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Logo of nihpaAbout Author manuscriptsSubmit a manuscriptHHS Public Access; Author Manuscript; Accepted for publication in peer reviewed journal;
Pediatr Infect Dis J. Author manuscript; available in PMC 2012 December 2.
Published in final edited form as:
PMCID: PMC3511890

HIV and Hepatitis B Co-infection Among Perinatally HIV-infected Thai Adolescents



The study aimed to determine prevalence of hepatitis B virus (HBV) co-infection and HBV antibody in perinatally HIV-infected adolescents. A secondary objective was to describe the clinical characteristics of adolescents with chronic HBV- and HIV co-infection.


A multi-center cross sectional study of HIV-infected adolescents aged between 12–25 years


Hepatitis B surface antigen (HBsAg), surface antibody(anti-HBs) and core antibody(anti-HBc) were measured. Co-infection was defined as having persistent positive HBsAg. Seroprotective antibody from immunization was defined as having anti-HBs > 10 mIU/mL with negative anti-HBc.

HBV DNA, and rtM204V/I mutation analysis (lamivudine resistance associated mutation) was performed in adolescents with chronic HBV infection.


From November 2010 to March 2011, 521 patients were enrolled. Mean (SD) of CD4 lymphocyte count was 685(324) cells/μl. Prevalence of HBV/HIV co-infected was 3.3%; 95% CI:1.9% to 5.2 %. Protective antibody against HBV was found in 18% of population, and this was significant higher among adolescents who received hepatitis B revaccination after receiving antiretroviral therapy (93% vs. 6%, p<0.01). Among adolescents with chronic HBV infection, 88% have received lamivudine; however 69% have HBV DNA > 105 copies/ml, and 75% had the rtM204V/I mutation.


The prevalence of HBV co-infection in HIV-infected Thai adolescents was 3.3%. Majority of HIV-infected adolescents had no HBV protective antibody; therefore revaccination with HBV vaccine is encouraged. A high prevalence of HBV-lamivudine resistance mutation was found, therefore HBV screening for all children prior to initiation of antiretroviral treatment should be considered to select appropriate regimen regarding both viral infections.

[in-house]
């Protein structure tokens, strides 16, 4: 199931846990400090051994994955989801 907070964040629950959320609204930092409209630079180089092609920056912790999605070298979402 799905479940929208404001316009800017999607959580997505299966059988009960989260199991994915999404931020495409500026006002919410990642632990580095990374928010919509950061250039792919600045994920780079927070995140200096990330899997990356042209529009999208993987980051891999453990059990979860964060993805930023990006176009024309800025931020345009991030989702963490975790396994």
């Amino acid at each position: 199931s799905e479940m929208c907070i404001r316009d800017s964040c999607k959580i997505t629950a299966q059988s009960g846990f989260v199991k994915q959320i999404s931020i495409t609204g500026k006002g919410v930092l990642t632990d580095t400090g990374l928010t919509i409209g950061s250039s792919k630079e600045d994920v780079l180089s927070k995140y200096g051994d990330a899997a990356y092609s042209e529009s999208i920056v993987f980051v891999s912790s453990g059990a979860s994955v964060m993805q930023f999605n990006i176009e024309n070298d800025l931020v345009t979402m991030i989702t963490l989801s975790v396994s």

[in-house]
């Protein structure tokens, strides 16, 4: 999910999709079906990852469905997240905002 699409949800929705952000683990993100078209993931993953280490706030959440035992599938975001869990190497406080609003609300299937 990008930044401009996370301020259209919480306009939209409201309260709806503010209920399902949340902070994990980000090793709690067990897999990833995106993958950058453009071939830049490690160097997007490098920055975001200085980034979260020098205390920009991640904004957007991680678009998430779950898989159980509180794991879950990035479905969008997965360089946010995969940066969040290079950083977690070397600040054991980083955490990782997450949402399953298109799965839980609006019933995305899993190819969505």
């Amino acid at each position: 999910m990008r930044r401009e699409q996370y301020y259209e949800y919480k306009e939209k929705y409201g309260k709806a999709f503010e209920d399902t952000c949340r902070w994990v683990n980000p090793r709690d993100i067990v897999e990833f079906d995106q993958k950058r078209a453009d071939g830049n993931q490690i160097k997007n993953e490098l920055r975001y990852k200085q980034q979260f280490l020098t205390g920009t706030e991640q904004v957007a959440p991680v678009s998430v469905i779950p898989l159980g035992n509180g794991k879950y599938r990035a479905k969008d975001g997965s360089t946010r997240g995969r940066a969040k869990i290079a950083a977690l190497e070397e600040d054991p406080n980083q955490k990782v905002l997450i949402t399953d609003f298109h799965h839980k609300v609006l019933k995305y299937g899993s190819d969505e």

Keywords: HIV, adolescents, hepatitis B, co-infection


An estimated 350 million persons worldwide are chronically infected with hepatitis B (HBV) [1]. Among HIV-infected populations, HBV is more prevalent due to overlapping transmission routes, e.g., perinatal, percutaneously contact with body fluid, and sexual exposure. The risk of developing chronic HBV infection after acute exposure ranges from 90% in newborns of HBeAg-positive mothers, to 25%-30% in infants and children under 5 years, and to less than 5% in adults [2].

HIV infection greatly affects the clinical course of hepatitis B virus infection [3]. Patients with co-infection have higher HBV DNA levels, a decreased likelihood of HBV clearance which leads to a higher chance of developing chronic HBV infection ranging from 10–15% [4], and higher rates of HBV-associated liver disease [5]. Several reverse transcriptase inhibitors, for example lamivudine and tenofovir, have activity against both HIV and HBV, making therapeutic decisions more complicated. Treating HIV infection without knowing patients’ hepatitis serostatus might lead to selection of HBV-resistant mutants and vice versa [6].

The prevalence of HIV-HBV co-infection among HIV-infected adults in Thailand and in Asia is reported to be in the range of 8.7%–10% [7, 8], and 4.9% among HIV-infected children in China [9]. As of 2010, the incidence of hepatitis B infection in Thailand was only 8.4 per 10,000 persons in the population due to high coverage of immunization during childhood [10]. However, there has been no routine hepatitis B screening program among HIV-infected children in Thailand. HBV-HIV co-infection becomes an important issue when HIV-infected children become adolescents since HBV can enter a period of immune activation, and risk developing HBV drug resistance if prolonged used of lamivudine monotherapy.

This study aimed to determine the prevalence of hepatitis B virus (HBV) co-infection and protective HBV antibody in perinatally HIV-infected adolescents. The secondary objective was to describe the clinical characteristics of adolescents with chronic HBV- and HIV co-infection.

Patients and Methods